The name of the genus is derived from the Latin adjective crocatus, meaning saffron yellow. Saffron is a spice derived from the flower of the saffron crocus (Crocus sativus), a species of crocus in the family Iridaceae. The word Crocus is Latin for Saffron. The flower's three stigmas (the distal ends of the plant's carpels, or female reproductive organs) and parts of its style (a stalk connecting the stigmas to the rest of the plant) are often dried and used in cooking as a seasoning and colouring agent. Crocus is the native of Southern Europe and Asia.
There are about 80 species of crocus, of which approximately 30 are cultivated. These cup-shaped, solitary, salverform flowers taper off into a narrow tube. Knowing this, it should not surprise you that Saffron comes from the stigma of the Saffron Crocus. But, it takes thousands of flowers to get an ounce of Saffron. Saffron, which has for decades been the world's most expensive spice by weight, is native to Southwest Asia. It was first cultivated in the vicinity of Greece.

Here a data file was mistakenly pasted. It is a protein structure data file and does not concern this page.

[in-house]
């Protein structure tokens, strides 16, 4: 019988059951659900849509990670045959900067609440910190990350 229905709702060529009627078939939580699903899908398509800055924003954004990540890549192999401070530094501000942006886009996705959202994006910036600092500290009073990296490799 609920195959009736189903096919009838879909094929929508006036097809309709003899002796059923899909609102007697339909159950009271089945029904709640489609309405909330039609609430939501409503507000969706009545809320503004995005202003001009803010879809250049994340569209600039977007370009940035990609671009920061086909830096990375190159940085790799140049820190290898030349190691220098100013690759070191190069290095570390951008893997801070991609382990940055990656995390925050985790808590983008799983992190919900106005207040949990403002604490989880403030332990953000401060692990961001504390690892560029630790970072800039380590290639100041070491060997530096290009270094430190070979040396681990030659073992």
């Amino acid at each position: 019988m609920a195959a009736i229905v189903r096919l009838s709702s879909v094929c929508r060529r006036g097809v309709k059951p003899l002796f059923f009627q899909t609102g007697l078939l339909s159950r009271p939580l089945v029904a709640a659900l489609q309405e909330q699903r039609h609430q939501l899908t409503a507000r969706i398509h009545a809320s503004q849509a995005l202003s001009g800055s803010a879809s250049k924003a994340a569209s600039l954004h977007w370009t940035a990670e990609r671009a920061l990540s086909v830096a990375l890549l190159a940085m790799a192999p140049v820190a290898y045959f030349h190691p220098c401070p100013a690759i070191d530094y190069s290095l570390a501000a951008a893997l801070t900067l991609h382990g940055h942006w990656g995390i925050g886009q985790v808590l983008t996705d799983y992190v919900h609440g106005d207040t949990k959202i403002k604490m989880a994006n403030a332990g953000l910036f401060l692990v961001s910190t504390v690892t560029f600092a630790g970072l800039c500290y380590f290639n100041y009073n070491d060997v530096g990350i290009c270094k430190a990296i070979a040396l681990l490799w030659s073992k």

March 23rd, 2015
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